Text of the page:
How to open a layer as a new document in Photoshop

Sometimes it’s nice to extract a layer from an intricate Photoshop document and turn it into its own isolated document. Here’s how to do it:

Select your layer and head over to Layer – Duplicate Layer…

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This will bring up a menu that lets you choose what you’d like to call it, and most importantly where you want to duplicated it to. Under Destination, choose New for a new document. You can even pick an existing (open) Photoshop document and your layer will be added to that. The Destination Name will be the new file name.Screen Shot 2015-05-22 at 09.22.32As soon as you hit OK your layer will be opened as a new document tab, with all layer effects, blending options and opacity settings intact.

How to move the pivot point of an object in DAZ Studio

The pivot point is the location at which the universal manipulator gizmo is shown on a 3D object. From this point you can usually move the object, or rotate it around this very point. Carrara calls it “hot point”. I’m not sure if DAZ Studio refers to it as anything in particular.

The location of the pivot point is of strategic importance, and it may not always be where you want it to be. New primitives and figures usually have it at the centre bottom, which work well for positioning the whole figure.

It can however be undesirable when you’re trying to rotate an object (like the cube below) around its centre. We’d need the pivot point to be at a different position to pull this off.

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But how do we change its location in DAZ Studio? Let’s find out.

Continue reading How to move the pivot point of an object in DAZ Studio

Murano Textures for Seana Dress – now available at Renderosity



Inspired by our Bayside Bikini Textures, Julia has been busy last week and made some textures for the beautiful Seana Dress by Nikisatez. It is with great pleasure that I give you our second ever Rednerosity product: Murano Textures for Seana Dress!

The dress fits all Genesis 2 Female characters, such as Victoria 6, Stephanie 6, Aiko 6 and all the other Generation 6 figures. Take’em out for a stroll this summer with a pretty dress and 8 new additional textures from us :-)

Continue reading Murano Textures for Seana Dress – now available at Renderosity

How to use Smart Objects in Photoshop

Smart Objects are a great way to employ non-destructive editing in Photoshop. The idea is that Photoshop “remembers” what was applied to a layer rather than apply an effect.

Take a background image with a blur effect applied for example. You could simply select the layer, head over to Filters – Blur – Gaussian Blur and apply the effect. However if you decide you needed a little more (or less) blur on your image, then you’re stuck – unless you’ve made a copy of your original image first.

This is where Smart Objects come in handy: before you do anything destructive with a layer, head over to Layer – Smart Objects – Convert to Smart Object.

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Notice that little extra icon at the bottom right corner of your layer thumbnail. This shows you that a layer is indeed a Smart Object.

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Now apply a filter, just like you always do: head over to Filter – Blur – Gaussian Blur (for example). And there we have it: your layer isn’t just blurred, it now gets another editable tab applied so you can modify the value of your filter later. Simply double-click on the effect and you get the filter settings dialogue again.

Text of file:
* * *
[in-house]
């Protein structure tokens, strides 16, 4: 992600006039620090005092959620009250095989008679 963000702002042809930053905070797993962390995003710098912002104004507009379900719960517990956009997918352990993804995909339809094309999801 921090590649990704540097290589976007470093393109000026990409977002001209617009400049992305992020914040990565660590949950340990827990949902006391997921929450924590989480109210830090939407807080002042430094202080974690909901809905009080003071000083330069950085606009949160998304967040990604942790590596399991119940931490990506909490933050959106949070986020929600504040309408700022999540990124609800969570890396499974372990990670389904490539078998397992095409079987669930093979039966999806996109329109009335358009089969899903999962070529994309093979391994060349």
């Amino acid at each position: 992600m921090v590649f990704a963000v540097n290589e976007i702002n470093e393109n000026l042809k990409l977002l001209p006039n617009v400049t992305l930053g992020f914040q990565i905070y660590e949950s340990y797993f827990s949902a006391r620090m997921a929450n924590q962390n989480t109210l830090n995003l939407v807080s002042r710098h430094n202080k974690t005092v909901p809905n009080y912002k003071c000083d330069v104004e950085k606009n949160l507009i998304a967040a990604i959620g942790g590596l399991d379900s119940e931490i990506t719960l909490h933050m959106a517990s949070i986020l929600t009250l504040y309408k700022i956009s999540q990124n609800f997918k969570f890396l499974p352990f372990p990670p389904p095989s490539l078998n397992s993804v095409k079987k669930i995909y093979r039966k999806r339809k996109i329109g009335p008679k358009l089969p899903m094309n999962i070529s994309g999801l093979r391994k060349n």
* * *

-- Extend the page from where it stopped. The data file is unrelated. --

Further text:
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Smart Objects work for other image editing options as well, for example transformations, scaling, distortions, warps and all the other good tuff.

If you ever want to get rid of a Smart Object and apply the effect to the layer, head over to Layer – Smart Objects – Rasterize. It’s like applying the operation directly to the layer.

There’s a ton of other stuff you can do with Smart Objects. This Adobe article explains more:

How to lock objects in Carrara

It happens to me time and time again: I want to select an object in a busy scene, move it from a far away view, and it turns out I’m actually moving something else – perhaps the ground plane, or vital objects in the background.

Wouldn’t it be nice to lock objects that you never want to move in Carrara? Lucky for us – there is such an option! It’s done using the Constraints Tab (under Motion).

First select the object you want to be come “immovable”. You can even select several objects by holding SHIFT. Do this either in the scene or in the scene hierarchy.

Now head over to Motion and examine the Constraints drop down menu.

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Set your object(s) to Full and they can’t be moved anymore. Easy as that!

Constraints are quite powerful as you can see from the various options in the drop down. Some of the interesting ones are:

  • 2D Plane: allows you to move the object in only two directions
  • Axis: allows movement along a single axis
  • Ball Joint: specify how far rotation is allowed along any given axis (used in rigging, for example so that a door can only open so far in one direction)

How to reset surface materials in DAZ Studio

When texturing an existing model, I find it helpful to start from scratch and apply a simple basic material to an object. The same is true if I’ve been modifying something so much that I forgot where things went awry, and a “reset surfaces” button would be handy.

The good news is that there is something like that built right into DAZ Studio. Here’s how to use it.

First, select your object and all surfaces you’d like to reset. Do this in the Surfaces Tab, or use the Surface Selection Tool.

Next, head over and open the scary Shader Mixer. It’s actually less scary than it looks. The tab is hiding under Window – Panes – Shader Mixer. You’ll see something like this: